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Life After DeluxePaint and The Amiga

As a 52 year old, I have seen a lot of technology changes over the years. My first love was DeluxePaint on the Amiga, a paint and animation software that gave me a real sense of modern graphics. I have adapted to using tools to make money, and now understand that my path is intertwined with the evolution of technology. This has allowed me to trade my efforts for economic value, and I am excited to share my journey and the magic black box that has changed my life.

Trading Efforts for Economic Value: My Journey Through Technology Evolution

By Michael Levin

Saturday, December 10, 2022

Producing content is as easy as recording what you’re thinking and doing. This is why quality is a thing. If everyone just recorded and broadcast what they were thinking and doing, hardly anyone could make use of it due to the high noise-to-signal ratio. Ah, so metaphors and abstractions. I’m doing it right now. I’m broadcasting my thoughts. But for who? You?

I am actually just processing my thoughts in public. Broadcasting is an interesting side-effect of me realizing that this is something I could do if I simply kept multiple journals, made one public and auto-publishing, and made it really easy to switch between journals so it could become a lifelong habit. Ahhh, lifelong habits. Maybe I should start with that.

Do you have lifetime habits? These are things you are not born with, but learn and pick up in such a way that you’re doing them without thinking or putting in much deliberate work. The mechanics of it all have become quite automatic. Me typing into this journal is an example. Our ability to walk and talk are other examples, for they are automatic learned behaviors, and what’s the difference between that and a habit?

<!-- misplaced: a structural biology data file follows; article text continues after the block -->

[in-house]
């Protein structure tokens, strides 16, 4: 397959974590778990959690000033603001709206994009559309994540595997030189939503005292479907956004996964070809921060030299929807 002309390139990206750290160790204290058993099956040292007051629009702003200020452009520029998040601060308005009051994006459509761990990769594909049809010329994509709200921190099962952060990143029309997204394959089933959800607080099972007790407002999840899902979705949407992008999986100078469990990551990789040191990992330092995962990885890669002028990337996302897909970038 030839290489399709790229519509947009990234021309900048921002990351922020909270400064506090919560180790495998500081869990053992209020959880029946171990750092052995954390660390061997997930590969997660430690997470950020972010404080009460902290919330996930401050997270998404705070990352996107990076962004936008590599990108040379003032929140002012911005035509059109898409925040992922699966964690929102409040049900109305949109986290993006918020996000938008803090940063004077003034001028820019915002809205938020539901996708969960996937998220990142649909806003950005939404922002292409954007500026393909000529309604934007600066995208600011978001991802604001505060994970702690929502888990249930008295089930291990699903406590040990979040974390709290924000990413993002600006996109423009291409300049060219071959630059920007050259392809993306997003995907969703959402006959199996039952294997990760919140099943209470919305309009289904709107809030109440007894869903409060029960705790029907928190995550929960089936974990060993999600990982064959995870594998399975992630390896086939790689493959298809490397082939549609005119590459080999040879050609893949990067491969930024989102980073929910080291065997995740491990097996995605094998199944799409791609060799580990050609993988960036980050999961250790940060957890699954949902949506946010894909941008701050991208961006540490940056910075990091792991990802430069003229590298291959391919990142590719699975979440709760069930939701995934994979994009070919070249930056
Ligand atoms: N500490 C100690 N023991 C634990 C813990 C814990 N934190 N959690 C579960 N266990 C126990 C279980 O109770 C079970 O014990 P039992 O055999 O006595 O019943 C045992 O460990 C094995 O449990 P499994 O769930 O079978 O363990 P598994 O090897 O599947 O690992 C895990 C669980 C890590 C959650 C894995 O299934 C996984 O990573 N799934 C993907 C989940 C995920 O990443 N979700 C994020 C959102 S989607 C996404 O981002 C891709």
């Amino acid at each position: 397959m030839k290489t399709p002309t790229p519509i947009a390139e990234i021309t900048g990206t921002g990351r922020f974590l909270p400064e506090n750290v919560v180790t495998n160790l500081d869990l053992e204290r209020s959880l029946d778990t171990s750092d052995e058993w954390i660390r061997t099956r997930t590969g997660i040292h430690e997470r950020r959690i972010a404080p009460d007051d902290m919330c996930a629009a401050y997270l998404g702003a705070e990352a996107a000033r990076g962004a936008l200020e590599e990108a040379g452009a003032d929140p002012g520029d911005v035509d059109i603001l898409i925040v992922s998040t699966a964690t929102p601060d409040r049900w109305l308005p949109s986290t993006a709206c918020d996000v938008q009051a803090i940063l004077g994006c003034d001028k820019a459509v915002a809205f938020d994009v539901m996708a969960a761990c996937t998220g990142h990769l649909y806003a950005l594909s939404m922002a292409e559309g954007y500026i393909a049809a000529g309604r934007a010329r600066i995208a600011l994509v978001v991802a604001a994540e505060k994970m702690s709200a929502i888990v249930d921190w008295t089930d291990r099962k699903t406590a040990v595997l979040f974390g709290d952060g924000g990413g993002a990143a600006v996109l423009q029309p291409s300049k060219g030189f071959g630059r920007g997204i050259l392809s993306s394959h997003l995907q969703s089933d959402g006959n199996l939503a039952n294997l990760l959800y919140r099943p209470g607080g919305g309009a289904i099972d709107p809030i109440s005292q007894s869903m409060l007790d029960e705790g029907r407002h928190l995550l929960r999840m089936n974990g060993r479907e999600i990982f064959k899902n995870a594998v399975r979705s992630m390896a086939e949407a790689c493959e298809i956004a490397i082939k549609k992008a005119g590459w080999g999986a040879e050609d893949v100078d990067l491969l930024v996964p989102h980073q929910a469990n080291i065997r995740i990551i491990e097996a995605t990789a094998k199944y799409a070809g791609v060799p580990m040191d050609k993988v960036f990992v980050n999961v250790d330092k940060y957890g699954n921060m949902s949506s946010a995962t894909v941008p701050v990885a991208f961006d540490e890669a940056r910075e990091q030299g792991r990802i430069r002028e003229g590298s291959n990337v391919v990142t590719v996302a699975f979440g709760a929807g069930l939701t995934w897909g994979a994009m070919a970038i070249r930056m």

Okay, so lifetime learned behaviors. They make all the difference. There are things you take into your life, be it a spouse, a religion, a sport or whatnot that demands of you certain behavioral changes. If you want to be a bike rider, you’ve got to learn to ride a bike. If you want to be an Uber driver, you’ve got to learn to drive a car. Programming requires learning to code, and so on.

Okay, so let’s talk about one of my favorite topics: lifetime tech tools. I remember looking back growing up in the 70s and 80s the dawn of home electronics, so inaccessible in those plastic cartridges. What did it mean to be an Atari 2600 developer? Any research led to Assembly language and paying lots of money to Atari for specialized equipment and permissions. The first whack at tech as a media-enchanted kid led to dead ends.

Over and over through the years, I’ve encountered dead ends in tech. Atari 2600 was hardly even a start, but then there was the Radio Shack TRS-80 I never really owned but used in camp, then my first computer the Coleco Adam, and later the Amiga 1000. Time after time, the tech let me down. My expectations of the role technology could play in my life was smashed along with the life of the platform upon which I based my growing skills.

Ah, adaptations. We all must adapt, always. Inflexibility leads to disappointment and an early death. We learn, we change our behavior based on our learnings, and perchance a new habit sets in that makes a better new normal. I can not get over taking the chance out of perchance. Time and time again, the giant “reset-button” of tech has made me look for a better way.